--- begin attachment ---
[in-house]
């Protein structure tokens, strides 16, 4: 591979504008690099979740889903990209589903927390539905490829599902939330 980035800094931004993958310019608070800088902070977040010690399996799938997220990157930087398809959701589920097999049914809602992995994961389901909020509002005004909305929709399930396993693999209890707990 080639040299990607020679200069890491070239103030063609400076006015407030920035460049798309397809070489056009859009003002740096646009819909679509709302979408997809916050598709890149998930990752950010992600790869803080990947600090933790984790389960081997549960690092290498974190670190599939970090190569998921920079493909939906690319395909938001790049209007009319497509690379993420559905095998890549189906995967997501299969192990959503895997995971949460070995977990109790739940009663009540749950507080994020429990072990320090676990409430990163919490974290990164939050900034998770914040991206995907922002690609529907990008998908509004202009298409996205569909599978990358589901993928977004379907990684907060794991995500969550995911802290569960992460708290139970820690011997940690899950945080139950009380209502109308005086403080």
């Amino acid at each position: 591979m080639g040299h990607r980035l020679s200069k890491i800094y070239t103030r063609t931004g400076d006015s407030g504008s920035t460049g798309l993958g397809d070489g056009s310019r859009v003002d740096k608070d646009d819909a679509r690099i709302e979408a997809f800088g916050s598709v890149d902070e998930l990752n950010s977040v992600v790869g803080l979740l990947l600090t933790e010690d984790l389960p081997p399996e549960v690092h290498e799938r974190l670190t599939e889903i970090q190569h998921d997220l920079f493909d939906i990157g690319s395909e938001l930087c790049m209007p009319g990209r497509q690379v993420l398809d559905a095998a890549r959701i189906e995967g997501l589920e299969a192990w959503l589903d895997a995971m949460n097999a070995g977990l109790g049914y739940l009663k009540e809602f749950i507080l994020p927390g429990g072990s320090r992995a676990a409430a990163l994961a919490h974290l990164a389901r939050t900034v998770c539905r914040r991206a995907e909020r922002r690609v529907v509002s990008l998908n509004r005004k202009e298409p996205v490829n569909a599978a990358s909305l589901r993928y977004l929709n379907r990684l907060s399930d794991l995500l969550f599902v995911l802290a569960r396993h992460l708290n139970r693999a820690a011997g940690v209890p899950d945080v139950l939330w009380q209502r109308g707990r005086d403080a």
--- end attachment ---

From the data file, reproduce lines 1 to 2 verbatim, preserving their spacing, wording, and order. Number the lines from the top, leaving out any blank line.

[in-house]
């Protein structure tokens, strides 16, 4: 591979504008690099979740889903990209589903927390539905490829599902939330 980035800094931004993958310019608070800088902070977040010690399996799938997220990157930087398809959701589920097999049914809602992995994961389901909020509002005004909305929709399930396993693999209890707990 080639040299990607020679200069890491070239103030063609400076006015407030920035460049798309397809070489056009859009003002740096646009819909679509709302979408997809916050598709890149998930990752950010992600790869803080990947600090933790984790389960081997549960690092290498974190670190599939970090190569998921920079493909939906690319395909938001790049209007009319497509690379993420559905095998890549189906995967997501299969192990959503895997995971949460070995977990109790739940009663009540749950507080994020429990072990320090676990409430990163919490974290990164939050900034998770914040991206995907922002690609529907990008998908509004202009298409996205569909599978990358589901993928977004379907990684907060794991995500969550995911802290569960992460708290139970820690011997940690899950945080139950009380209502109308005086403080």